The blockage of the high-affinity lysine binding sites of plasminogen by EACA significantly inhibits prourokinase-induced plasminogen activation
ABSTRACT Prourokinase-induced plasminogen activation is complex and involves three distinct reactions: (1) plasminogen activation by the intrinsic activity of prourokinase; (2) prourokinase activation by plasmin; (3) plasminogen activation by urokinase. To further understand some of the mechanisms involved, the effects of epsilon-aminocaproic acid (EACA), a lysine analogue, on these reactions were studied. At a low range of concentrations (10-50 microM), EACA significantly inhibited prourokinase-induced (Glu-/Lys-) plasminogen activation, prourokinase activation by Lys-plasmin, and (Glu-/Lys-) plasminogen activation by urokinase. However, no inhibition of plasminogen activation by Ala158-prourokinase (a plasmin-resistant mutant) occurred. Therefore, the overall inhibition of EACA on prourokinase-induced plasminogen activation was mainly due to inhibition of reactions 2 and 3, by blocking the high-affinity lysine binding interaction between plasmin and prourokinase, as well as between plasminogen and urokinase. These findings were consistent with kinetic studies which suggested that binding of kringle 1-4 of plasmin to the N-terminal region of prourokinase significantly promotes prourokinase activation, and that binding of kringle 1-4 of plasminogen to the C-terminal lysine158 of urokinase significantly promotes plasminogen activation. In conclusion, EACA was found to inhibit, rather than promote, prourokinase-induced plasminogen activation due to its blocking of the high-affinity lysine binding sites on plasmin(ogen).
SourceAvailable from: John Chang-Eun Cha[Show abstract] [Hide abstract]
ABSTRACT: Although fully treatable in the early stages, once cervical cancer has metastasized, patient outcome is poor. The main objective of this study was to examine the effect of dietary supplementation with a nutrient mixture (NM) containing lysine, ascorbic acid, proline, green tea extract and other micronutrients on HeLa cell xenografts in nude female mice. Tumor growth was measured and immunohistochemical staining was evaluated for the following cancer markers: Ki67 (proliferation); matrix metalloproteinase (MMP)-2 and -9 (invasion/metastasis); vascular endothelial growth factor (VEGF) (angiogenesis); terminal deoxynucleotidyl transferase dUTP nick end labeling (TUNEL) and B-cell lymphoma 2 (Bcl-2) (apoptosis); cyclooxygenase 2 (COX-2) and inducible nitric oxide synthase (iNOS) (inflammation); and glutathione S-transferase π (GSTπ) (a general cancer marker). Following housing for a week, 5/6-week-old female athymic nude mice (n=12) were inoculated subcutaneously with 3×10(6) HeLa cells in 0.2 ml phosphate-buffered saline and 0.1 ml Matrigel™ and randomly divided into two groups; control group mice were fed regular mouse chow and NM group mice the regular diet supplemented with 0.5% NM (w/w). After four weeks, the mice were sacrificed and their tumors were excised and processed for histology. The NM strongly inhibited the growth of HeLa xenografts in nude mice. The mean tumor weight was reduced to 59% (P=0.001) in the mice fed the NM compared with the tumor weight in the controlled diet mice. Ki67, MMP-2 and -9, VEGF, TUNEL, Bcl-2, COX-2, iNOS and GSTπ all showed a lower intensity and frequency of staining in the NM group compared with that in the control group. In conclusion, NM supplementation strongly inhibited tumor growth and cancer markers in female nude mice injected with HeLa xenografts.Experimental and therapeutic medicine 02/2015; 9(2):294-302. DOI:10.3892/etm.2014.2127 · 0.94 Impact Factor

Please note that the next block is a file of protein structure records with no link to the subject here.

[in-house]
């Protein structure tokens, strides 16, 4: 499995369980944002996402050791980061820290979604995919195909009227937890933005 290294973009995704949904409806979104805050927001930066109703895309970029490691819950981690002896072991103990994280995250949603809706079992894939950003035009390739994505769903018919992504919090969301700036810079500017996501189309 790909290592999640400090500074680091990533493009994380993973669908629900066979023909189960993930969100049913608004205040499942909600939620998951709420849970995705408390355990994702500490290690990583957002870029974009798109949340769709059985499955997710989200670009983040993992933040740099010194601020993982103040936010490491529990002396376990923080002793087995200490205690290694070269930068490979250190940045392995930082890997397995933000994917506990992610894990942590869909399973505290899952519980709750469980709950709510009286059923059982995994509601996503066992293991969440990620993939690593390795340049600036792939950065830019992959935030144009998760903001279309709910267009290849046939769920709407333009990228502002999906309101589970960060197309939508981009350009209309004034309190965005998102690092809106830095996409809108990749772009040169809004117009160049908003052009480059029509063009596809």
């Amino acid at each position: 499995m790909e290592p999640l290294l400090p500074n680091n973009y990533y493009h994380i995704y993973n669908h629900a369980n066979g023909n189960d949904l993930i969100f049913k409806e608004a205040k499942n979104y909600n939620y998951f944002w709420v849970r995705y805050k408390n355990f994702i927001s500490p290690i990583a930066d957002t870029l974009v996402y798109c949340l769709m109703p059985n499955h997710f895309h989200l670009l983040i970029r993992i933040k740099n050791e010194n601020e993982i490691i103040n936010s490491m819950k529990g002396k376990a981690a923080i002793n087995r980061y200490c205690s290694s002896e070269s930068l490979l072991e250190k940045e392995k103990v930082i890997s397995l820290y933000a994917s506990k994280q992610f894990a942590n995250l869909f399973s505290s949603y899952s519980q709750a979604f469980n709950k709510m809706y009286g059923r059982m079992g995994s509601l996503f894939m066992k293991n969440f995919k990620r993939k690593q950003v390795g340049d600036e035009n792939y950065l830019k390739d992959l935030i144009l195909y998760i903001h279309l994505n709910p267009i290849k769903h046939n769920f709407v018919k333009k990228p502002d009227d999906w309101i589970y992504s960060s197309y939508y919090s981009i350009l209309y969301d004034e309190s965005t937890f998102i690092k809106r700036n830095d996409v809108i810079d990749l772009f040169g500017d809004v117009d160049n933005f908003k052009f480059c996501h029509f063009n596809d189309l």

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ABSTRACT: Consumption of a plant-based diet has been associated with prevention of the development and progression of cancer. We have developed strategies to inhibit cancer by increasing the stability and integrity of connective tissue as the common mechanisms used by all types of cancer cells for their development and spread. This can be achieved naturally through the synergistic effects of selected nutrients, such as lysine, proline, ascorbic acid and green tea extract (NM). This micronutrient mixture has exhibited anticancer activity in vivo and in vitro in a large variety of cancer cell lines by simultaneously affecting several key mechanisms invoved in cancer. Among them it was effective in inhibition of cancer cell growth, MMP secretion, invasion and metastasis. It inhibited cellular MMP secretion and had anti-angiogenic and pro-apoptotic effects. We investigated the effect of NM on bladder cancer, which is associated with a high rate of recurrence, even when treated in situ, and poor prognosis once the cancer has metastasized. The effect of NM on human bladder cancer cells T-24 was studied in vitro by measuring: cell proliferation, MMP expression, Matrigel invasion, cell migration, apoptosis, and inflammatory protein expression Cox-2 and iNOS. Human bladder cancer cells T-24 (ATCC) were grown in McCoy medium supplemented with 10% FBS, penicillin (100 U/ml) and streptomycin (100 mg/ml) in 24-well tissue culture plates. At near confluence, the cells were treated with NM dissolved in media and tested at 0, 10, 100, 500, and 1000 μg/ml in triplicate at each dose. Cells were also treated with PMA 200 ng/ml to study enhanced expression of MMP-9. Cell proliferation was evaluated by MTT assay, MMP expression by gelatinase zymography, migration by scratch test, invasion through Matrigel, morphology by H&E staining, apoptosis by live-green caspase, and Cox-2 and iNOS by Western blot. NM showed no significant antiproliferative effect on human bladder cancer cell growth but induced apoptosis in a dose-dependent manner. NM inhibited the T-24 cell expression of MMP-2 and –9 in a The exclusive license for this PDF is limited to personal printing only. No part of this digital document may be reproduced, stored in a retrieval system or transmitted commercially in any form or by any means. The publisher has taken reasonable care in the preparation of this digital document, but makes no expressed or implied warranty of any kind and assumes no responsibility for any errors or omissions. No liability is assumed for incidental or consequential damages in connection with or arising out of information contained herein. This digital document is sold with the clear understanding that the publisher is not engaged in rendering legal, medical or any other professional services.